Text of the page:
bruising, or welts. Some recipients like these
marks and wear them as a badge of honor;
others dislike them. Some people engage in
play piercing, temporary placement of hypo-
dermic needles in the skin. These can also
leave distinctive marks. Scrotal or labial infla-
tion (insuffulation with sterile saline) can be
the cause of subcutaneous emphysema.
Gay subcultures
Men interested in bears (big, barrel-chested
and usually bearded men) are called cubs,
though it is not uncommon to see two bears
together. Men attracted to men with large
penises are called size queens; men attracted
to Asian men are called rice queens. Daddy/
boy or boi role-plays imply a BDSM relation-
ship; the same terms can be used by women.
Women who are interested in sex with
other women are lesbians or dykes. High
femme or lipstick lesbians are women who ap-
pear stereotypically feminine (lipstick, make-
up, high heels, frilly clothes, etc.). Femme
women also have a decidedly feminine ap-
pearance, but not to the extreme. Soft butch
women appear more androgynous. Stone
butch women tend to be masculine in ap-
pearance and may dislike any vaginal pene-
tration themselves. Femme/butch couples
exist, but other pairings are not unusual.
Men who like lesbians are called dyke
daddies, but sometimes this term is used in-
stead to mean butch lesbians. Heterosexual
women who like gay men are called fag hags
or fruit flies, but these terms do not usually
imply sexual interaction. Some lesbians will
interact erotically with gay men and/or in gay
male environments.
Alternative relationships
When your partner is aware that you have or
could have more than one partner, you have
an open relationship. Many open relationships
have a designated S.O. (significant other) or
primary partner; other relationships are called
secondary or fuck buddies. Those who are
open to more than one primary relationship
are called poly or polyamorous. Fluid-bonded
describes a relationship in which safer sex pre-
cautions are not used with that partner or
partners, but are mandatory with other part-
ners. Swingers are male-female couples who
seek others primarily for sex. Although many
When to intervene
Physicians are often concerned that a patient may be involved
in an abusive relationship. In a BDSM relationship, where the
results of the behavior may appear similar to abuse, it is easy to
confuse a loving consensual BDSM relationship with an abu-
sive one. Just because patients inform you that they are in a
BDSM relationship does not mean that it is not an abusive re-
lationship as well. Just because patients deny participating in a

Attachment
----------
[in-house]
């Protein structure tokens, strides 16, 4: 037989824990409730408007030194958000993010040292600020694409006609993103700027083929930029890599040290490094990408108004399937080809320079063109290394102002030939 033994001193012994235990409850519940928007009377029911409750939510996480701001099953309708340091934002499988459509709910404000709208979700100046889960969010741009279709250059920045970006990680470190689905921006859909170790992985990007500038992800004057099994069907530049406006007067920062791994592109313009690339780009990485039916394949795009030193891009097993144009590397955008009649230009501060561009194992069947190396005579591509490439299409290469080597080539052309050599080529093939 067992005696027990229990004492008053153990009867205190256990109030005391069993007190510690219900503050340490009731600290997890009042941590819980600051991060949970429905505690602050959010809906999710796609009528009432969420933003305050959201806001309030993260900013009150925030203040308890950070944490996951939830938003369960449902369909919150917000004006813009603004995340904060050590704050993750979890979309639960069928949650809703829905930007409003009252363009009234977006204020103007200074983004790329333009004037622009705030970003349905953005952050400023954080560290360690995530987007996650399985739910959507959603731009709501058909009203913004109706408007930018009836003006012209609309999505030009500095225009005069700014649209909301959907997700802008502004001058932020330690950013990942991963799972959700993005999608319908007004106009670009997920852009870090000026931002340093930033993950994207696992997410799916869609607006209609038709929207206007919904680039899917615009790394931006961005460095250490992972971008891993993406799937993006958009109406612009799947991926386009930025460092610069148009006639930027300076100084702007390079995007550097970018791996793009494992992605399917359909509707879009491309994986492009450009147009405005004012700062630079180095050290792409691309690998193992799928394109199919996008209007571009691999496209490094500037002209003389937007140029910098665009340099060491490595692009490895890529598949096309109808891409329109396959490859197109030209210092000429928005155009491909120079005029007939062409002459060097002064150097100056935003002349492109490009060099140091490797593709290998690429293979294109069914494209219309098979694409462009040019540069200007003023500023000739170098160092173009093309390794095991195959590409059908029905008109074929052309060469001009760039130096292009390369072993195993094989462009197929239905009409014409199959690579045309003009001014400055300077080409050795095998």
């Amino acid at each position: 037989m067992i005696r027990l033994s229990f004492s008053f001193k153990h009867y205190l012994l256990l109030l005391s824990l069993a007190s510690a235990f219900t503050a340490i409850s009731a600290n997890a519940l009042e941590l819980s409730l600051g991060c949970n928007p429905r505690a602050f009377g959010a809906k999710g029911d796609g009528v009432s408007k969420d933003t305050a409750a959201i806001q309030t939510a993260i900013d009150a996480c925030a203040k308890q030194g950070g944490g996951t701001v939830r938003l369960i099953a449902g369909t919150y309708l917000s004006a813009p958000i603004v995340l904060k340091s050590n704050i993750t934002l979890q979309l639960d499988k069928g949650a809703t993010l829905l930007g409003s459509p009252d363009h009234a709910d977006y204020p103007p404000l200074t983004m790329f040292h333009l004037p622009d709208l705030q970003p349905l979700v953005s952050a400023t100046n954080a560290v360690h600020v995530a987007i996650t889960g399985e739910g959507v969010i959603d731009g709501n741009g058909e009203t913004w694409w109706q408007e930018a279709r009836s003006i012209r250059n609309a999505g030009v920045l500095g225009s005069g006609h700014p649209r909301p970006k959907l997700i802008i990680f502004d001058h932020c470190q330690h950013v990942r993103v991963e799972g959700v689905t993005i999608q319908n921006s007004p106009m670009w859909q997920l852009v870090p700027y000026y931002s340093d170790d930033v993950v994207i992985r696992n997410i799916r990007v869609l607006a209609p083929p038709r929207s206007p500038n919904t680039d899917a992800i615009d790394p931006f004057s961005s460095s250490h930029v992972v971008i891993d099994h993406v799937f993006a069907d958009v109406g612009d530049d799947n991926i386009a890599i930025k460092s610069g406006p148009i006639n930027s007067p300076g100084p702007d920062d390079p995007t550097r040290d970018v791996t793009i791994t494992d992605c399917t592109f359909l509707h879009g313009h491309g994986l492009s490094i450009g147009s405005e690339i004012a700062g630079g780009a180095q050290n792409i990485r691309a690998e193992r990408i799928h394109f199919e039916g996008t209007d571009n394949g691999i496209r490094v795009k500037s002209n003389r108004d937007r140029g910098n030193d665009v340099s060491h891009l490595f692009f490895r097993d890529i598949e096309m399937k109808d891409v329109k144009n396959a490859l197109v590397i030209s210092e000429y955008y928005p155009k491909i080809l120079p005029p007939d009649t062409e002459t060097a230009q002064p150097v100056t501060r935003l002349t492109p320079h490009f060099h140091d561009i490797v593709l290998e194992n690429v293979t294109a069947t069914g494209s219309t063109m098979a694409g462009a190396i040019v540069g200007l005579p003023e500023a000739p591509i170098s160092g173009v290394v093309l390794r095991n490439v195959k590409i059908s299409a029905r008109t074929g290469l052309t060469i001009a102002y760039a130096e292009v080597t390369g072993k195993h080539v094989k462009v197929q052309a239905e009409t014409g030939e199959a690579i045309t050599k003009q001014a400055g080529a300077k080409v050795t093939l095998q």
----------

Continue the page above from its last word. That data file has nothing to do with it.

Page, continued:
BDSM relationship does not mean they were abused. Some of
the physical differences are:
• BDSM rarely results in facial bruising or marks that are re-
ceived on the forearms (defensive marks).
• Marks obtained during a BDSM scene usually have a pattern
and are well-defined, indicating the submissive partner re-
mained still. In abuse, the marks are more random and the
soft-tissue bruising rarely focused in one area.
• The common areas for BDSM stimulation are the buttocks,
thighs, upper back, breasts, or the genitals. The fleshy parts
of the body can be stimulated intensely and pleasurably.
Marks involving the lower back, bony areas, eyes, and ears
are unusual.
Demystifying alternative sexual behavior
Sexuality, Reproduction & Menopause VOL. 4, NO. 2, OCTOBER 2006
swingers are polyamorous and vice versa, each
is often quite dismissive of the other’s lifestyle.
Cucks or cuckholds are men who want to see
or know that their wife or girlfriend is having
sex with other men.
Gay male group sex often occurs at the
baths or a bathhouse. These often contain
glory holes – a hole cut in a partition through
which they can engage in anonymous sex.
Venues for swinging or group sex are called
sex clubs. Female-only sex clubs also exist but
are less common.
Medical complaints
Despite the common belief that unusual sex-
ual behavior often leads to injury, this has not
been my experience. A review of the Emer-
gency Medicine literature does not reveal spe-
cific problems resulting from unusual sexual
acts. STIs (sexually transmitted infections) can
be the outcome of any sex act, but in my ex-
perience these are no more likely than what is
observed among vanillas. I see many more in-
juries related to the travel to and from the sex
party than injuries received at the sex party.
Nonetheless, individuals left in bondage
too long can develop a neuropathy from nerve
compression. More important is to warn your
patients who have neuropathy not to aggravate
the injury with bondage. Some patients are
well aware of the possible consequences of
their sexual activities and use a variety of
strategies to minimize the risk; others are ei-
ther unaware of the potential problems or the
strategies for minimizing them. Few physi-
cians or other medically trained individuals
discuss the safety issues of a particular activi-
ty with patients. I often have individuals con-